2. Scan and OCR Your Paper Documents

PDF is arguably the best format to use when scanning paper documents onto your computer. But unless the scan is OCRed, it's just a static, unsearchable photo of a piece of paper. Optical character recognition turns that image into searchable text, making it a much more valuable resource.

In his review of the app for Macworld, Glenn Fleishman found optical character recognition excellent. "The OCR software is highly accurate, even for extremely degraded text. I tried it on old newspaper pages with very small type, and it did remarkably well."

​My personal take:

Scanned paper documents are much more useful when optical character recognition has been applied. PDFpen's OCR is highly accurate, and in the rare case that it gets it wrong, you can fix it yourself.

3. Redact Personal Information

From time to time you'll need to share PDF documents that contain text you don't want others to be able to see. This might be an address or phone number, or some sensitive information. Redaction is where you hide this information (typically with a black bar), and is especially common in the legal industry.

PDFpen allows you to redact text either with a block, or by erasing it. This is done by selecting the text, then choosing the appropriate redaction option from the Format menu. In the following screenshot, you'll see two paragraphs that have been redacted on the right. The first was redacted with a block, the second by erasing some of the text.

​Glenn Fleishman of Macworld confirms that PDFpen's redaction is secure. "You can also delete objects, or redact parts of a document—this is true redaction, where the underlying data is removed, rather than just a black bar being overlaid." If that wasn't true, then anyone with a copy of PDFpen could just remove the black bar you added and gain access to the sensitive information you were protecting.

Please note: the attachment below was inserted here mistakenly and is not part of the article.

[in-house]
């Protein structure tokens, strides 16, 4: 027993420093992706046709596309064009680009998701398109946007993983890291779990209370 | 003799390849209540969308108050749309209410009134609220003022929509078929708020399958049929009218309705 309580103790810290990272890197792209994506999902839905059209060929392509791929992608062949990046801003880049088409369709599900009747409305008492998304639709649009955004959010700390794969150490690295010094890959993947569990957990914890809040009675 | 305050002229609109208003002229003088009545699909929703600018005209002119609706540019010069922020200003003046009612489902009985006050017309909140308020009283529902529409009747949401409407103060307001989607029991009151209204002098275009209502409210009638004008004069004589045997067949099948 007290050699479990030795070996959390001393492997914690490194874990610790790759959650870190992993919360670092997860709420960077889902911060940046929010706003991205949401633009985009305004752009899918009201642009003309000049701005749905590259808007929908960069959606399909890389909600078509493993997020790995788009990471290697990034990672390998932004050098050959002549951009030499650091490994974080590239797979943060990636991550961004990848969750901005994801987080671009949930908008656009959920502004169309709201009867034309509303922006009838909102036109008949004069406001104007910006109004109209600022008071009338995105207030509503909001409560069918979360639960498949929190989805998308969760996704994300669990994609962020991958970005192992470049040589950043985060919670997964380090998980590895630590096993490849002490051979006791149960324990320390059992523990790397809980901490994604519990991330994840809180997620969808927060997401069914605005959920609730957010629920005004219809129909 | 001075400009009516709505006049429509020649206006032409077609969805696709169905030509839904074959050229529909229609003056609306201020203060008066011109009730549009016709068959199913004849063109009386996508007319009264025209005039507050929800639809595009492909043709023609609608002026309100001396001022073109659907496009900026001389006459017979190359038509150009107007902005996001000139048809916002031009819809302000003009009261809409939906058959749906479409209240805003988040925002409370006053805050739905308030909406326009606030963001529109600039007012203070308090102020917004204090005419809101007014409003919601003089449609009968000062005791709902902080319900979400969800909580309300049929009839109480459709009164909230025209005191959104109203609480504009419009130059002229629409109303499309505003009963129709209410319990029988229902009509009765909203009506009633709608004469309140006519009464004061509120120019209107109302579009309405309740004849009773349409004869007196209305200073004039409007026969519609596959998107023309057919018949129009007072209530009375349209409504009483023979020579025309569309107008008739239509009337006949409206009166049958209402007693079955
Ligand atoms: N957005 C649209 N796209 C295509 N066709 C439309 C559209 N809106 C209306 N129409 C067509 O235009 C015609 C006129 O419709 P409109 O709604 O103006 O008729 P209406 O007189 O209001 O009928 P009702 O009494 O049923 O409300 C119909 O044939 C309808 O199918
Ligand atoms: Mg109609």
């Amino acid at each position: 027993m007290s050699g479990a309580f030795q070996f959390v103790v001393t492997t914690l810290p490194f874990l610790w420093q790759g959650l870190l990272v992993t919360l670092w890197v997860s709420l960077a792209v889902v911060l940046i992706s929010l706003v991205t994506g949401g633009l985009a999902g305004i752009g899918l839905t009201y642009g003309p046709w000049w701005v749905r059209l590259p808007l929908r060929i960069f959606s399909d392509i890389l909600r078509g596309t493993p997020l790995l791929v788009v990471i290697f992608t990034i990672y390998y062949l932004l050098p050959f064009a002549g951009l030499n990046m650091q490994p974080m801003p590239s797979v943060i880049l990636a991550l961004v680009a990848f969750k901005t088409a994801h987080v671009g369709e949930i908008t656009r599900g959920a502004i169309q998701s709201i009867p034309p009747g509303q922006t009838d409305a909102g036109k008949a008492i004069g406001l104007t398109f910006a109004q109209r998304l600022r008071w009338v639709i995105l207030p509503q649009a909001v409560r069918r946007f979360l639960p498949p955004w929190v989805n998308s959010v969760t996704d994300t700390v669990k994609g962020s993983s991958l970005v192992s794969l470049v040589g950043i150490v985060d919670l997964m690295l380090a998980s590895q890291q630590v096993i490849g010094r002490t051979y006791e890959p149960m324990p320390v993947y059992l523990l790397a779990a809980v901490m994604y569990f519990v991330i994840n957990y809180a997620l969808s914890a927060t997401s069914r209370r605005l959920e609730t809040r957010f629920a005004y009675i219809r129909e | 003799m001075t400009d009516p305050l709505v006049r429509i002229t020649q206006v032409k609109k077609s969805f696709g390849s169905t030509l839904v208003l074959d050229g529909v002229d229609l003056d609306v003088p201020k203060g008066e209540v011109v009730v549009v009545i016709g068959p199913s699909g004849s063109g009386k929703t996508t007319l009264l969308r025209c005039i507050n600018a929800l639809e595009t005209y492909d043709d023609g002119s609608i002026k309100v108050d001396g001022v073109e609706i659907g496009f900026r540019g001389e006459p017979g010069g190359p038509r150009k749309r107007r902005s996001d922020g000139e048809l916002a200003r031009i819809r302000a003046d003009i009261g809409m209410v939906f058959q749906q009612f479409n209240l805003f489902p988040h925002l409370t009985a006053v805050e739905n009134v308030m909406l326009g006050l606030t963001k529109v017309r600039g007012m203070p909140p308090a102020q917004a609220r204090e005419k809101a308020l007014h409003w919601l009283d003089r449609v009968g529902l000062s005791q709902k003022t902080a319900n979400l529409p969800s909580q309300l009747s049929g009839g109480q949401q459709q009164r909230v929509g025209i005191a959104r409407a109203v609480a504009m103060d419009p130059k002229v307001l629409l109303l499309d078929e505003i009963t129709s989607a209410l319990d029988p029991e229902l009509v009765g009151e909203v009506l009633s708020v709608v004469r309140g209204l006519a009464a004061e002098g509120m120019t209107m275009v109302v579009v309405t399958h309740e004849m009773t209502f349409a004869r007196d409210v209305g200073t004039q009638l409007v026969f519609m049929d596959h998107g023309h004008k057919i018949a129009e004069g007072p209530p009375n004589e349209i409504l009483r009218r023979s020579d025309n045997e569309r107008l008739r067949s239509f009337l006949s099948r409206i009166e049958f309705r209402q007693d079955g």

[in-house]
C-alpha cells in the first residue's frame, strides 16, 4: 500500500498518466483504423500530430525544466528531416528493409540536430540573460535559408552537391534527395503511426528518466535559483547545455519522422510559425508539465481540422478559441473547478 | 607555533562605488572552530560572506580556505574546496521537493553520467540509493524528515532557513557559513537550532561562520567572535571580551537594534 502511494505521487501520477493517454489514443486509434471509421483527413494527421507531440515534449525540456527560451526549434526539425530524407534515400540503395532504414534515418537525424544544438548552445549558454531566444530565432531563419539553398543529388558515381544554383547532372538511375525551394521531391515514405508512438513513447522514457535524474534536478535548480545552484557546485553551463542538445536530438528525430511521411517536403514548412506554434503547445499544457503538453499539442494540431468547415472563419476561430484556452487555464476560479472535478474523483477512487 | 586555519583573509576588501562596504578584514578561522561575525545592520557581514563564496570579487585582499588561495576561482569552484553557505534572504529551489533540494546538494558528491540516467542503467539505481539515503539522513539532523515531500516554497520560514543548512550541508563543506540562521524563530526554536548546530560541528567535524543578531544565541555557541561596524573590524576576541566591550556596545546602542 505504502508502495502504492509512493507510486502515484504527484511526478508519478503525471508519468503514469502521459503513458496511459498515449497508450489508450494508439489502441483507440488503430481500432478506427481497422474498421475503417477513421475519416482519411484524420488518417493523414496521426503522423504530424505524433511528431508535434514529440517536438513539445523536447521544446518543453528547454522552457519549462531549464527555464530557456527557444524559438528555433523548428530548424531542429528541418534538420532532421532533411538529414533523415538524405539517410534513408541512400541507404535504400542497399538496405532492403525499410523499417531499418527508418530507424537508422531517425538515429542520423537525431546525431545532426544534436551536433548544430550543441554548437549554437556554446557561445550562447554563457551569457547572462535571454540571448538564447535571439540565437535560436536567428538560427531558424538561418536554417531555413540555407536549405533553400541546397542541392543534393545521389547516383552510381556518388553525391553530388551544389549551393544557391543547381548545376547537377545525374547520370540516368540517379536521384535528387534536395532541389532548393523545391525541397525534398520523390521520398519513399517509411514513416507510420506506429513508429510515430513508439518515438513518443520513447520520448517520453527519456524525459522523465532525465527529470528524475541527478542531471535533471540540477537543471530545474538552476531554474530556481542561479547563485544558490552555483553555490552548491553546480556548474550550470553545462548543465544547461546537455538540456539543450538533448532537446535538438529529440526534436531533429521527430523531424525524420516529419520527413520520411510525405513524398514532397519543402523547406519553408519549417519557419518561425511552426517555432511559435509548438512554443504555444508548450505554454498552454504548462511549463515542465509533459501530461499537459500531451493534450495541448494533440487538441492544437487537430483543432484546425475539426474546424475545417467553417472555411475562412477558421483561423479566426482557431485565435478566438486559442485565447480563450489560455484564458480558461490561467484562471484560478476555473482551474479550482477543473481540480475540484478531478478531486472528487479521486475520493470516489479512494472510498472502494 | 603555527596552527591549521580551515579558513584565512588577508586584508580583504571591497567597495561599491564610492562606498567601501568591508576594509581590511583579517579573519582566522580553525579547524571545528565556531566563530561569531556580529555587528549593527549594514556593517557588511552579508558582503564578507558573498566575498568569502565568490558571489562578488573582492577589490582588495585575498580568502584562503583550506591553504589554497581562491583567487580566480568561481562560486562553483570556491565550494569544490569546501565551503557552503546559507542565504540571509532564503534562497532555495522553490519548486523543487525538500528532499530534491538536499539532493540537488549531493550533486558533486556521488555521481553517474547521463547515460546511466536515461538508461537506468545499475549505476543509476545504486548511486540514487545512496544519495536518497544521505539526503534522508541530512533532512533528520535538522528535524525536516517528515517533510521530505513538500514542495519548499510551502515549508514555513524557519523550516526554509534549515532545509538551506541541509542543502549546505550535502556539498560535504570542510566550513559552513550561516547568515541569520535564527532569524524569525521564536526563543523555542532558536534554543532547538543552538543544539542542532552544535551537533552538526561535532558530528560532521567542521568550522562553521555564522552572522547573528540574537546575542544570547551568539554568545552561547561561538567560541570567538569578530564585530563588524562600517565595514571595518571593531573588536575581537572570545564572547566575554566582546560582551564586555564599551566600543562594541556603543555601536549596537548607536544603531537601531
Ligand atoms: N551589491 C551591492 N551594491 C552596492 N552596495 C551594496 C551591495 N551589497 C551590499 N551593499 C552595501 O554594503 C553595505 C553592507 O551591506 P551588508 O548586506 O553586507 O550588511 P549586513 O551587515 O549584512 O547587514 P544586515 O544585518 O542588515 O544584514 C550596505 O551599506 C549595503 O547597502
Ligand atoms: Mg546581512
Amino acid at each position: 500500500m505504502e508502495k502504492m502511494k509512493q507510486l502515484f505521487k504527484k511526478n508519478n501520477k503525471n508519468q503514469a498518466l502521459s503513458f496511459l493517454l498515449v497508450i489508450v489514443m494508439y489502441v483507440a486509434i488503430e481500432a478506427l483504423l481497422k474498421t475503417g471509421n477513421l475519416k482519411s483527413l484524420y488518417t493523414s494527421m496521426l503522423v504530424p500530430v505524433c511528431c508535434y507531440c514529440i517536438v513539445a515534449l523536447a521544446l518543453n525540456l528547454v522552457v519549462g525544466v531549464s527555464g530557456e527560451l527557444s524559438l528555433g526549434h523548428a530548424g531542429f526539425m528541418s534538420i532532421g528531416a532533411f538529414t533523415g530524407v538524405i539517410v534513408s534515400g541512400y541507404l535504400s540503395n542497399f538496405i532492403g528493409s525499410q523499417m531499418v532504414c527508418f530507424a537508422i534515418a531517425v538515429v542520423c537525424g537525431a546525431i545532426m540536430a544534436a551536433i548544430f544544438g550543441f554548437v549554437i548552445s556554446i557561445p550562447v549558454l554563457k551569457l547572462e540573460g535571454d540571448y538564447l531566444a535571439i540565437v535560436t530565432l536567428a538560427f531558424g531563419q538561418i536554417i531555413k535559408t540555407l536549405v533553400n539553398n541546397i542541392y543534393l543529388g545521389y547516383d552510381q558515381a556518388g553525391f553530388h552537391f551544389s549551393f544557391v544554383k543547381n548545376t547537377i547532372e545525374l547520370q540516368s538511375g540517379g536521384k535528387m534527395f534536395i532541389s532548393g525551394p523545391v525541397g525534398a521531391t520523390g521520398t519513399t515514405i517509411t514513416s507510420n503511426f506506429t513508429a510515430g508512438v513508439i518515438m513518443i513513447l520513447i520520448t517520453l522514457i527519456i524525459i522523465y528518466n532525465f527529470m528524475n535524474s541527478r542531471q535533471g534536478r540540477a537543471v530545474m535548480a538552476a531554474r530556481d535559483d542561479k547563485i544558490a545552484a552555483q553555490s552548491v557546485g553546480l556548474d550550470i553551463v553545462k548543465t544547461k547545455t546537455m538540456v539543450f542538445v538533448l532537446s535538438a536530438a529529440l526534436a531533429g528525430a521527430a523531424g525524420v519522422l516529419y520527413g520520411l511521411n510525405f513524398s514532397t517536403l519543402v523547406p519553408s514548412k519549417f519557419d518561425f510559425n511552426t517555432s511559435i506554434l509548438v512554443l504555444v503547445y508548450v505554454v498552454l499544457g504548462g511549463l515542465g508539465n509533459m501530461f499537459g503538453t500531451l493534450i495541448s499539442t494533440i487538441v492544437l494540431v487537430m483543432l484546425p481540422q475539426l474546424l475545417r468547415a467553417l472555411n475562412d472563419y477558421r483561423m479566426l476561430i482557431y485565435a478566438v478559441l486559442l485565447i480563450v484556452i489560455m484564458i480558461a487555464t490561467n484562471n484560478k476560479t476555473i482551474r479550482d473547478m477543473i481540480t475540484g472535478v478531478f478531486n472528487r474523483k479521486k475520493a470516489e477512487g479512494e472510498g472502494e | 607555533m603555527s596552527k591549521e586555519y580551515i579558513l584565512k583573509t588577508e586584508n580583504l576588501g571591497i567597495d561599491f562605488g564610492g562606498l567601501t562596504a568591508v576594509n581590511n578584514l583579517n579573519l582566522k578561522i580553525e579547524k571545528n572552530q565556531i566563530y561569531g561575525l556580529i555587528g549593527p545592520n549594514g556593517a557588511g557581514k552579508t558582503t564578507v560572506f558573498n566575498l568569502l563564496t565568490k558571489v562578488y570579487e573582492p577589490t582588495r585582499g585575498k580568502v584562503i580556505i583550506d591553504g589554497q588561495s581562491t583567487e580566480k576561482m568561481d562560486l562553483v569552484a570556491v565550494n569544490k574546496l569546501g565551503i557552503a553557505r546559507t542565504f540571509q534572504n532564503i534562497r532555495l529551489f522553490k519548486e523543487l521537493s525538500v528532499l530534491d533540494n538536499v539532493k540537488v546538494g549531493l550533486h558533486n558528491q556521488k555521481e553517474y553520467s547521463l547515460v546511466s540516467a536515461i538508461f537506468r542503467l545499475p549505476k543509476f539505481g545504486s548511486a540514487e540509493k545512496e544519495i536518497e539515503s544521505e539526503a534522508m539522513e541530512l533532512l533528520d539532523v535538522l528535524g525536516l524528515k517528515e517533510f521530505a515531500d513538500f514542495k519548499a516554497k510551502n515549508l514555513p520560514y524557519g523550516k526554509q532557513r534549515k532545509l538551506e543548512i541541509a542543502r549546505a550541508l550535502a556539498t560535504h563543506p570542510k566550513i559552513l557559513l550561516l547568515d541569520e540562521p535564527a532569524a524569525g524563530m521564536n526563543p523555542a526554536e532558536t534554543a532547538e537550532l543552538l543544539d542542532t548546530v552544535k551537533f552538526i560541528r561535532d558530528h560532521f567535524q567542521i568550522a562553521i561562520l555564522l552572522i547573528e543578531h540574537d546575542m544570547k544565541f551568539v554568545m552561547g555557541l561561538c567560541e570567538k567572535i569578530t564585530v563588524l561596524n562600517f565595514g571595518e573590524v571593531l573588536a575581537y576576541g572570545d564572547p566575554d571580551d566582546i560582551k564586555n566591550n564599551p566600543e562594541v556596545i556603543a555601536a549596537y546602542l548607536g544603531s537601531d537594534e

​My personal take:

Redaction is important for keeping private or sensitive information secure. PDFpen accomplishes the job quickly, simply and securely.

4. Sign and Fill In Forms

PDFpen allows you to fill in PDF forms, including adding a signature. If you want to create forms, you'll need PDFpenPro.

A few months ago my family moved interstate. We needed to handle a lot of paperwork, including filling out and signing lease documents, from a remote location. Although we used a different app at the time, PDFpen would make such tasks very simple.

Mike Schmitz of The Sweet Setup found the signature feature easy to use once set up. "This takes a little bit of prep work in PDFpen, but once you have it set up you can easily reuse your signature by saving it to your library."

To get started, you'll need to scan your signature, drag it into PDFpen, and make the background transparent so it doesn't hide any text in your document. You only need to do this once.

My personal take:

​PDF forms are a convenient way of filling in official paperwork. My wife is a nurse, and it's a regular part of her professional life. PDFpen makes it easy.

5. Reorder and Delete Pages

Sometimes you may want to reorder the pages of your PDF, for example switching Page 1 with Page 3. Doing this in PDFpen is a simple drag-and-drop operation.

With the left pane in thumbnail view (which it is by default), you see an overview of your document page by page. Simply drag the page you want to move to its new location, and it's done.

​Mat Lu from Engadget had problems when reordering pages in large documents of 50 pages and more. "Unfortunately, with large documents, PDFpen can become unresponsive and even lock up in Document view. While I had no problems with PDFpen when testing with shorter documents (<50 pages), when I threw my old 300 page PhD dissertation (the only long PDF I had) into it, it repeatedly froze up with the spinning beachball of death when I selected Print and had to be Force Quit."